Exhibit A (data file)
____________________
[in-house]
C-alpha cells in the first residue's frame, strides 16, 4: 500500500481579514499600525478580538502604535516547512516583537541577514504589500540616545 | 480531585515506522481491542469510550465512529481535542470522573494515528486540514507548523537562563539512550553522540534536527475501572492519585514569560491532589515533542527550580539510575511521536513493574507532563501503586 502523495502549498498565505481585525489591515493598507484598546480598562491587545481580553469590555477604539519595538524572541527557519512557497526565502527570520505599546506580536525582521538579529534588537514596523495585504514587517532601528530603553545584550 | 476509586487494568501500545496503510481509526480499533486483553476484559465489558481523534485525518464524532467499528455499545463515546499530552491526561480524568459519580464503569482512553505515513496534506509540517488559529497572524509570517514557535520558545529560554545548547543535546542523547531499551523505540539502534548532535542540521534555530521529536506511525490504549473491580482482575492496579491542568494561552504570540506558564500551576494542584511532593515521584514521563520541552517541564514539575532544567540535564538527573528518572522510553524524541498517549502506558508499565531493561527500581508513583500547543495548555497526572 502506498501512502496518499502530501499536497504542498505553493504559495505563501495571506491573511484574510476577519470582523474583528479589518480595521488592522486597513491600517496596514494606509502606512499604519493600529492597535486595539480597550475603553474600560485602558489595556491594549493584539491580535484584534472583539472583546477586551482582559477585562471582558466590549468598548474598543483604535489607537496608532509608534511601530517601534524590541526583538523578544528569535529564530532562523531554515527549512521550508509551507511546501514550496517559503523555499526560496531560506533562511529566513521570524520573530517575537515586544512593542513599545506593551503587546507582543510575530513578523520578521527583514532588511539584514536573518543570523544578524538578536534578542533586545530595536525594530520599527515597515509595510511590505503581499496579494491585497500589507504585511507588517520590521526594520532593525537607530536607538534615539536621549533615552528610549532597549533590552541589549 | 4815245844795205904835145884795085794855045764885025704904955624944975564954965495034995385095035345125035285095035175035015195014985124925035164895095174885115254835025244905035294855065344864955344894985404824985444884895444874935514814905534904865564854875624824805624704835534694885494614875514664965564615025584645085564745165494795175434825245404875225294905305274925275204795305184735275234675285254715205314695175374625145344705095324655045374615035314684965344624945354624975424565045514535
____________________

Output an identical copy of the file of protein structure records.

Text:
[in-house]
C-alpha cells in the first residue's frame, strides 16, 4: 500500500481579514499600525478580538502604535516547512516583537541577514504589500540616545 | 480531585515506522481491542469510550465512529481535542470522573494515528486540514507548523537562563539512550553522540534536527475501572492519585514569560491532589515533542527550580539510575511521536513493574507532563501503586 502523495502549498498565505481585525489591515493598507484598546480598562491587545481580553469590555477604539519595538524572541527557519512557497526565502527570520505599546506580536525582521538579529534588537514596523495585504514587517532601528530603553545584550 | 476509586487494568501500545496503510481509526480499533486483553476484559465489558481523534485525518464524532467499528455499545463515546499530552491526561480524568459519580464503569482512553505515513496534506509540517488559529497572524509570517514557535520558545529560554545548547543535546542523547531499551523505540539502534548532535542540521534555530521529536506511525490504549473491580482482575492496579491542568494561552504570540506558564500551576494542584511532593515521584514521563520541552517541564514539575532544567540535564538527573528518572522510553524524541498517549502506558508499565531493561527500581508513583500547543495548555497526572 502506498501512502496518499502530501499536497504542498505553493504559495505563501495571506491573511484574510476577519470582523474583528479589518480595521488592522486597513491600517496596514494606509502606512499604519493600529492597535486595539480597550475603553474600560485602558489595556491594549493584539491580535484584534472583539472583546477586551482582559477585562471582558466590549468598548474598543483604535489607537496608532509608534511601530517601534524590541526583538523578544528569535529564530532562523531554515527549512521550508509551507511546501514550496517559503523555499526560496531560506533562511529566513521570524520573530517575537515586544512593542513599545506593551503587546507582543510575530513578523520578521527583514532588511539584514536573518543570523544578524538578536534578542533586545530595536525594530520599527515597515509595510511590505503581499496579494491585497500589507504585511507588517520590521526594520532593525537607530536607538534615539536621549533615552528610549532597549533590552541589549 | 4815245844795205904835145884795085794855045764885025704904955624944975564954965495034995385095035345125035285095035175035015195014985124925035164895095174885115254835025244905035294855065344864955344894985404824985444884895444874935514814905534904865564854875624824805624704835534694885494614875514664965564615025584645085564745165494795175434825245404875225294905305274925275204795305184735275234675285254715205314695175374625145344705095324655045374615035314684965344624945354624975424565045514535